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« Underoath, Thursday, Animals as Leaders, A Skylit Drive - Town Ballroom, Buffalo, NY - 02/11/2011 | Main | Interview - Halestorm - Lzzy Hale »
Tuesday
Feb082011

Tribute to Gary Moore by guitarist/composer Alyn Syms

Gary Moore – A Guitarist’s Perspective

I opened for Gary Moore at the North Park Theater in Buffalo, NY during the summer of 1984. I had the option to open for him or Paul Young, the British Soul singer and I picked Gary. He was doing something rare during the dismal, laughable 80’s. He was a legitimate rock guitarist who was a virtuoso on his instrument. He didn’t have credits on his records for hair and makeup and his tour wasn’t sponsored by Alberto VO5 and Mabelline Lip Gloss. He also was his own man on the guitar, he had his own sound and style. He didn’t take the 80’s picture with both hands on the fretboard, tapping his way into your heart. More importantly, tapping was the cliché’ of the era, it was fashion not style. You forge your style. That takes guts.
To me there are two types of guitarists, doesn’t matter what type of music you play. Those who know who they are and those who don’t and try to look like they do. Gary Moore was a vituoso who did. He carried himself as such and never compromised his sound or his soul for the big time.

I was excited about playing the show with him. I like a challenge and was hoping my performance would be great.
I was also in trouble with the Mrs. because the gig was on our anniversary. I handled it as best I could, celebrating it with flowers and gifts but when the time came I had to go, so I did.

Whatever could go wrong did go wrong that night. We were set up too far apart, the monitors were lousy, it felt like we playing in two rooms. All this in front of a crowd expecting to see a show. Five minutes into our set I walked up to a band member and said “Hell with it, lets just jam.” I was so annoyed by everything that when the audience applauded I wanted to throw something at them. I looked to the side of the stage and Gary was standing there watching our set. I looked at him, laughed, shook my head and he smiled and gave me a look that was a vote of confidence. I thanked him, finished the set and got the hell off the stage disgusted. Then it only got worse. The promoter decided to clear our dressing room out while we onstage to make room for the party afterward so they threw my clothes in an alley next to the theater, expensive clothes at that. I handled it well, one arming a security guard into a wall and threatening to kill him on the spot unless he told me where they were.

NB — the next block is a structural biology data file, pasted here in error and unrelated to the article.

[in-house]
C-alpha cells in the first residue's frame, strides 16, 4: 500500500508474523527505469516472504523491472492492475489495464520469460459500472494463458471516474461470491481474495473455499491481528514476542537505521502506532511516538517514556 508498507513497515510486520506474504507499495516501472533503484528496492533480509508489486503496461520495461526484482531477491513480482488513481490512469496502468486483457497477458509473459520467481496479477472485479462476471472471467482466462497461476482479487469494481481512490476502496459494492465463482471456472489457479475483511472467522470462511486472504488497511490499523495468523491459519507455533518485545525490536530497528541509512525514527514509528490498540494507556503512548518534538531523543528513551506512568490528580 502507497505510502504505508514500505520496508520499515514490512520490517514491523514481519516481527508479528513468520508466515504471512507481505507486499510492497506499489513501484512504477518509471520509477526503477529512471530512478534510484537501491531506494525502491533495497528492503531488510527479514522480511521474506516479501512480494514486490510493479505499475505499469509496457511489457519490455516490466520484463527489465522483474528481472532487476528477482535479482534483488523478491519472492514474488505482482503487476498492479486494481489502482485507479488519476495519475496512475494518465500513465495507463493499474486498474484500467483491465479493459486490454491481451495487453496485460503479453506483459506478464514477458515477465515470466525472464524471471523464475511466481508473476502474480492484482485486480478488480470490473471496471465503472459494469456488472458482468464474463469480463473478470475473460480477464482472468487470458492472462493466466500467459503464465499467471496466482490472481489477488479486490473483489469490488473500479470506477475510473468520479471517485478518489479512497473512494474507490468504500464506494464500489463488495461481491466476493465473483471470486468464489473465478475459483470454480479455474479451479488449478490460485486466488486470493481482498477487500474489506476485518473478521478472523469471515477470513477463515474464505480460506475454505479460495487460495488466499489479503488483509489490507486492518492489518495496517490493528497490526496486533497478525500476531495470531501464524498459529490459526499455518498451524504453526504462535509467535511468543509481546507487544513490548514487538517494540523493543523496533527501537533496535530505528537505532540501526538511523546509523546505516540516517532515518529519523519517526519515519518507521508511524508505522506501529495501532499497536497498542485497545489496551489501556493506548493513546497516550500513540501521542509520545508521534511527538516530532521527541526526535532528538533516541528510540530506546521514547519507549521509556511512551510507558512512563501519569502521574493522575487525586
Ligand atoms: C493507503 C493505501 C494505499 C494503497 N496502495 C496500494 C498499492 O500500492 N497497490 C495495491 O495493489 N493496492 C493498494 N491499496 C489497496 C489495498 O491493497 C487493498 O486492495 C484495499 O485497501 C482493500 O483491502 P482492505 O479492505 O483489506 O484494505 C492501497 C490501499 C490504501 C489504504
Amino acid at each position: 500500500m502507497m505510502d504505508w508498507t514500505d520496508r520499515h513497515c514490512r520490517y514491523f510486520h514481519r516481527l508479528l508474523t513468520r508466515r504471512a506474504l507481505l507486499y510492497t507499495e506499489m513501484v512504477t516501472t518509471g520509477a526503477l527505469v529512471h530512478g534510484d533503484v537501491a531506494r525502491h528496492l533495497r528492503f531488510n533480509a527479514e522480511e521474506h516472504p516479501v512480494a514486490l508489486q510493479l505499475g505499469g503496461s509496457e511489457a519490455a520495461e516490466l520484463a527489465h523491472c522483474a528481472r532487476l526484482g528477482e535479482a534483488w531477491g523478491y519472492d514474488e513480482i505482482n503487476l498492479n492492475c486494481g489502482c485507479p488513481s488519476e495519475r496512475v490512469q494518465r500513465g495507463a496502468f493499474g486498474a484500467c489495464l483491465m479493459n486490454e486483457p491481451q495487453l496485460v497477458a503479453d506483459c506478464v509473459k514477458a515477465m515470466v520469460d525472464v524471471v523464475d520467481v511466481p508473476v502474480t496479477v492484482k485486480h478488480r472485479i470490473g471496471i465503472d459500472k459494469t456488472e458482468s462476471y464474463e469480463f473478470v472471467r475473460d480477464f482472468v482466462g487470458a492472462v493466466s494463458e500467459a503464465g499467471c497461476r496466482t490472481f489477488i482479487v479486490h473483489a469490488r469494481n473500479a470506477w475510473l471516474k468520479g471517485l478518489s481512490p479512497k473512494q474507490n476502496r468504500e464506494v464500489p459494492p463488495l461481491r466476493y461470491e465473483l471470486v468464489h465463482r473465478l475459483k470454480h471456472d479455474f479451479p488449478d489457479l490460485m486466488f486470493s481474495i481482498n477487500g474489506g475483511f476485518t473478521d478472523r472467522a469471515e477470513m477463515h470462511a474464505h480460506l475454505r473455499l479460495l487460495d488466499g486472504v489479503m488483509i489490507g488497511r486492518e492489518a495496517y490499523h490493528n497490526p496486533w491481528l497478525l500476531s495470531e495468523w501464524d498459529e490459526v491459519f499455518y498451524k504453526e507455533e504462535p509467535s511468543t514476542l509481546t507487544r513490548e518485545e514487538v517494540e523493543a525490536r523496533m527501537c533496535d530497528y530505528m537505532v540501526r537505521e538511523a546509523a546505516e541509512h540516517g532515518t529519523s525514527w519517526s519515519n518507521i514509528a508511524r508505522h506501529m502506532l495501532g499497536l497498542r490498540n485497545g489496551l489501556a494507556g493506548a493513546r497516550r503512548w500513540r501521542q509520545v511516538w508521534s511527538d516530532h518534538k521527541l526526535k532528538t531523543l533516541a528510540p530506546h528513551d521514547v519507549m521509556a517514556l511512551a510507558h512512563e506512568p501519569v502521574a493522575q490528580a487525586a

Gary got wind of it, invited me and the boys into his dressing room for the party, made sure we were taken care of, then gave us the names of people in his record company to contact, and said to use him for a reference. I was hoping to have a discussion with him about guitars and while we were talking the door flies open and the autograph seeking groupies came in and took over the room. I thanked him, told him he played great and left. I wound up in a bar with a friend of mine later drinking shots of Jack Daniel’s. I NEVER do that. Plus, it had little if any effect on me, such was my state of mind. Funny thing though, I learned a lot that night. Like Bruce Lee once said, “ Only the doer learns. “
We are the same age, 58. His death reminded me that tomorrow is promised to no one. I’m sure he died with his best music still in him. Call it what you will but I call it success. Any true musician knows that their best song is the one that is yet to be written, their best chops and best music still ahead.

I met a famous actress a short while ago who paid me the supreme compliment. She treated me like a guy, not a fan. Gary Moore treated a struggling rock guitarist from Lackawanna, New York as a fellow guitarist and an equal on one night in June. I just wanted to say thanks.

Alyn Syms Guitarist/Composer

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    aem1Ud The circular associated with applause for the blog article. Thank you All over again. Awesome.

Reader Comments (2)

That was a great story. I too I'm shocked about Gary's death. He was an incredible guitar player and performer. I was lucky enough to catch him live only once in '83-'84 at L'Amours in Brooklyn, NY and the guy just floored me with his guitar playing. RIP GARY MOORE

February 9, 2011 | Unregistered CommenterWillie

Awesome job Alyn!!!! Great to have you on board.

February 10, 2011 | Registered CommenterThomas

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